knowingly violate the law.” Malley v. Briggs, 475 U.S. 335, 341 (1986).
Entry into Lineberger Residence
Basic to the rights afforded by the Fourth Amendment is the protection against
unreasonable searches of an individual’s home. “‘At the very core’ of the Fourth Amendment
‘stands the right of a man to retreat into his own home and there be free from unreasonable
governmental intrusion.’” Kyllo v. United States, 533 U.S. 27, 31 (2001) (quoting Silverman v.
United States, 365 U.S. 505, 511 (1961)). Absent consent or exigent circumstances, “the entry
into a home to conduct a search or make an arrest is unreasonable under the Fourth Amendment
unless done pursuant to a warrant.” Steagald v. United States, 451 U.S. 204, 211 (1981). The
protection afforded to the home under the Fourth Amendment, extends to “the land immediately
surrounding and associated with the home,” known as the “curtilage,” where “intimate activity
associated with the ‘sanctity of a man’s home and the privacies of life’” occur. Oliver v. United
States, 466 U.S. 170, 180 (1984) (quoting Boyd v. United States, 116 U.S. 616, 630 (1886)); see
also Rogers, 249 F.3d at 287 (“[T]he curtilage is entitled to the same level of Fourth Amendment
protection extended to the home, so that, as with the home, probable cause, and not reasonable
suspicion, is the appropriate standard for searches of the curtilage.”).
The Fourth Amendment, however, does not restrict police from, in the course of an
investigation, engaging in conduct that a member of the public could lawfully engage in. See
California v. Greenwood, 486 U.S. 35 (1988) (finding no Fourth Amendment violation where
police searched the contents of garbage can that was deposited on curb under theory that public at
large could have accessed the garbage can). Applying this concept, police officers, who are
without a warrant, may approach a home and knock on the door in hopes of speaking with the
home’s occupant just like any member of the public might. Kentucky v. King, 563 U.S. 452, 46970 (2011). As police are limited to the authority of a member of the public when conducting a
“knock-and-talk,” the occupant is under no obligation to answer the door and speak with the
officers and if the occupant opts not to answer the door, “the investigation will have reached a
conspicuously low point.” Id. at 470. Furthermore, “if an occupant chooses to open the door and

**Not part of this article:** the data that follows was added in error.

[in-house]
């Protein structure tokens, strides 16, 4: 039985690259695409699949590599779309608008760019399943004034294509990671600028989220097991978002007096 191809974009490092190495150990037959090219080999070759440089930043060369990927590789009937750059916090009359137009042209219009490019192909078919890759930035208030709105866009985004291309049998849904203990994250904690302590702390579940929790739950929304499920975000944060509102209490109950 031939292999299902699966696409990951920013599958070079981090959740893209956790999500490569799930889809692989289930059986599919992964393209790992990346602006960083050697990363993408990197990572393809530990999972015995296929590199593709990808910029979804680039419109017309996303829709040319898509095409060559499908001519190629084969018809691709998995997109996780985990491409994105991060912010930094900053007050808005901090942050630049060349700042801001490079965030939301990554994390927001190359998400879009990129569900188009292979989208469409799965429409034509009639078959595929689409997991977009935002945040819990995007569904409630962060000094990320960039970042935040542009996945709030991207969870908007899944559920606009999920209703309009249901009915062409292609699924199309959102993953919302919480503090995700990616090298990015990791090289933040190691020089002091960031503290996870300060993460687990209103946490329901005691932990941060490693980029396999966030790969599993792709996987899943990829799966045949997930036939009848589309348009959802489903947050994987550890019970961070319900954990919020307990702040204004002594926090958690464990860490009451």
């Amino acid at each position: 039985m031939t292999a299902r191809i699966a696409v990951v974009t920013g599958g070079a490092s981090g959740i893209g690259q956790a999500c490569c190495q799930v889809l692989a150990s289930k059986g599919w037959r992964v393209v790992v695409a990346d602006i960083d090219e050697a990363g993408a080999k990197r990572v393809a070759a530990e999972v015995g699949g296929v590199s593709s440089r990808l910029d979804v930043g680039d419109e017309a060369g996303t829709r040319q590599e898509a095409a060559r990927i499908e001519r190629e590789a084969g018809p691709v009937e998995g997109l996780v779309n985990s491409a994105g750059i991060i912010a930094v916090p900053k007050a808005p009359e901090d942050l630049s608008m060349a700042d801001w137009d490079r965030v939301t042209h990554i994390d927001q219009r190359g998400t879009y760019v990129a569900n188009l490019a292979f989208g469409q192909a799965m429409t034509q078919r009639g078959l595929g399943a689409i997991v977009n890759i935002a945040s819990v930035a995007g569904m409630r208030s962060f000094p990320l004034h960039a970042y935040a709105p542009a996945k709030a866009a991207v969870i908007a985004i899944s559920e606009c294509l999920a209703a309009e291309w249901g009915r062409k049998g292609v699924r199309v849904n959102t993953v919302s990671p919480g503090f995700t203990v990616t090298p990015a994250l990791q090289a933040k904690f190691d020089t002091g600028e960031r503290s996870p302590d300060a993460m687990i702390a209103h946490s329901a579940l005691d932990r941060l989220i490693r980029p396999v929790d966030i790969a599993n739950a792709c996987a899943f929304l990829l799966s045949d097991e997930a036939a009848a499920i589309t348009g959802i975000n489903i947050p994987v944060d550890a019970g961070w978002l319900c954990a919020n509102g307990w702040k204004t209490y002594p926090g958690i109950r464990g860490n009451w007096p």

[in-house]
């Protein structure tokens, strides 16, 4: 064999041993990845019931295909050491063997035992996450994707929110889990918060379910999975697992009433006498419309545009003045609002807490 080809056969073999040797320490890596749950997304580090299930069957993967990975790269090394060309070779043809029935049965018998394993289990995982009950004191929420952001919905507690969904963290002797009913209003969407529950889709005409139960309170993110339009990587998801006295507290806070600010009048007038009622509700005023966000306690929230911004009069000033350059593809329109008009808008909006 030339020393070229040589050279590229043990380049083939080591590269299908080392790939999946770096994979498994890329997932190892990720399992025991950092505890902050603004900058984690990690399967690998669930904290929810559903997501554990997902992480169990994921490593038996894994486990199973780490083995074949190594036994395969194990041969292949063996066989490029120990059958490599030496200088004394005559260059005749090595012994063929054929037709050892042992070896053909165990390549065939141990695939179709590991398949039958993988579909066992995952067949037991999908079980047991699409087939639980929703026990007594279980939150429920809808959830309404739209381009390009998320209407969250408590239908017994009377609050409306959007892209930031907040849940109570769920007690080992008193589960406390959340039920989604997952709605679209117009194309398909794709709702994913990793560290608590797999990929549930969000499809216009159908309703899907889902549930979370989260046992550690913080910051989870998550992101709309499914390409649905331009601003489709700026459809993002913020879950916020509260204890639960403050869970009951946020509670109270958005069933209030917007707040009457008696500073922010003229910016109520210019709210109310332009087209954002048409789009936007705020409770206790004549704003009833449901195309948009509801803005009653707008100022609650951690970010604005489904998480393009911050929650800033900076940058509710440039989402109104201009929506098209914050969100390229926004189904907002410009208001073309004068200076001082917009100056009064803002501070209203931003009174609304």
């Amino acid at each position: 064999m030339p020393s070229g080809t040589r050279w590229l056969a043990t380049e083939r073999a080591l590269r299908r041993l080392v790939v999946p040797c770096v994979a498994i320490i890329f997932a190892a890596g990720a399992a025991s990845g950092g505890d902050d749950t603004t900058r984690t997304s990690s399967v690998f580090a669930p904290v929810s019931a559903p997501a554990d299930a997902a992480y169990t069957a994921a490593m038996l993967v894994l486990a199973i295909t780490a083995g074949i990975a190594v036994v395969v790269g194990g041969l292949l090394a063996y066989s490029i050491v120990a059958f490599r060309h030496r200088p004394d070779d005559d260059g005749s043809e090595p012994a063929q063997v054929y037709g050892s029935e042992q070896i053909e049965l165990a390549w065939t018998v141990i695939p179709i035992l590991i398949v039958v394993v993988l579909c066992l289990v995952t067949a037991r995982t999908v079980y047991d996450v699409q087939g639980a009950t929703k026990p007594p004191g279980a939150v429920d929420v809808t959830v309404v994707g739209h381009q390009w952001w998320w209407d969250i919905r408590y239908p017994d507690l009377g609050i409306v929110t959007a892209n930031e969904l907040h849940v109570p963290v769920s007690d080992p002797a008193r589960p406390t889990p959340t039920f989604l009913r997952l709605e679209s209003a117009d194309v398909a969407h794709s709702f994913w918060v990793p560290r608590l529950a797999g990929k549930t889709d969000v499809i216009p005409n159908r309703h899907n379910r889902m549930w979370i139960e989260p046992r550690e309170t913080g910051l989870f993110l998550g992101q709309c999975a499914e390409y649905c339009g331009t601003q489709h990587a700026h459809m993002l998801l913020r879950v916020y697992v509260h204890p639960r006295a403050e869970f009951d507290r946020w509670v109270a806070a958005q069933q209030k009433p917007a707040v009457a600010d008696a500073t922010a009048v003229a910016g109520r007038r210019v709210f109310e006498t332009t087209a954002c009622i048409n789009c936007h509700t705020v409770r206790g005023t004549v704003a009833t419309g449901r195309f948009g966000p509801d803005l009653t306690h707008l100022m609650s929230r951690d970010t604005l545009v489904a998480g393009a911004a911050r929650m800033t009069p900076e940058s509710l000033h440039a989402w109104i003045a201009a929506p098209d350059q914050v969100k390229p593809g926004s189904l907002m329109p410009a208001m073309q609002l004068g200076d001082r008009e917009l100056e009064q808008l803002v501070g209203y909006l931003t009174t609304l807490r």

speak with the officers, the occupant need not allow the officers to enter the premises and may
refuse to answer any questions at any time.” Id. (emphasis added). Upon the occupant instructing
the officers to leave the property, the officers continued presence on the property “exceed[s] the
legitimate reasons for their entry” and reasonable suspicion that a crime has been committed is
insufficient to permit the officers to search the curtilage or the home. Rogers, 249 F.3d at 288-90
(holding that contemplated search of curtilage based on reasonable suspicion of underage drinking
would have been unreasonable under Fourth Amendment where occupant, in course of “knock and
talk,” instructed officers to leave his property).
Turning to the first inquiry of the qualified immunity analysis and viewing the facts in the
light most favorable to Lineberger, it is apparent that Yang and Lowe violated Lineberger’s Fourth
Amendment right to be free from unreasonable searches. Based on the belief that H.P. might be
in Lineberger’s residence, Yang and Lowe approached the residence and commenced a knock and
talk. Lineberger answered the door, informed Yang and Lowe that H.P. neither lived at nor was
in the residence, and then expressed a desire to terminate the encounter and not answer any further
questions. Rather than permitting Lineberger to close his door and terminate the encounter as
Lineberger had the right to do, Lowe, by placing his foot in the threshold of the door, entered
Lineberger’s residence, or at least the curtilage of the residence. Cf. United States v. Jones, 132
S. Ct. 945 (2012) (finding that trespass onto private property can serve as basis for finding illegal
search). Over Lineberger’s continued protest to Yang and Lowe’s presence on his property, Lowe
refused to remove his foot from the threshold of the door. Furthermore, Yang and Lowe’s full
entry into Lineberger’s residence when Lineberger retrieved his identification, while arguably
justified by concerns of officer safety at that juncture, was a product of Yang and Lowe continuing
their interaction with Lineberger in violation of Lineberger’s Fourth Amendment rights. Cf. King,
563 U.S. at 469-71 (distinguishing situations where police created exigency is the result of “actual
or threatened violation of the Fourth Amendment” from situations where exigency is the result of
lawful police conduct). Further, as nothing suggests that Lowe removed his foot from the threshold
of the door and exited the residence prior to both officers fully entering the residence, Yang and
Lowe’s full entry into Lineberger’s residence was a continuation of their presence in Lineberger’s
residence, rather than a separate entry. Accordingly, viewing the facts in the light most favorable
to Lineberger, Lowe’s placement of his foot in the threshold of the door constituted a violation of
Lineberger’s Fourth Amendment rights and Yang and Lowe’s full entry into the residence
constituted an escalation of that violation.
Turning to the second inquiry of the qualified immunity analysis, the contours of the Fourth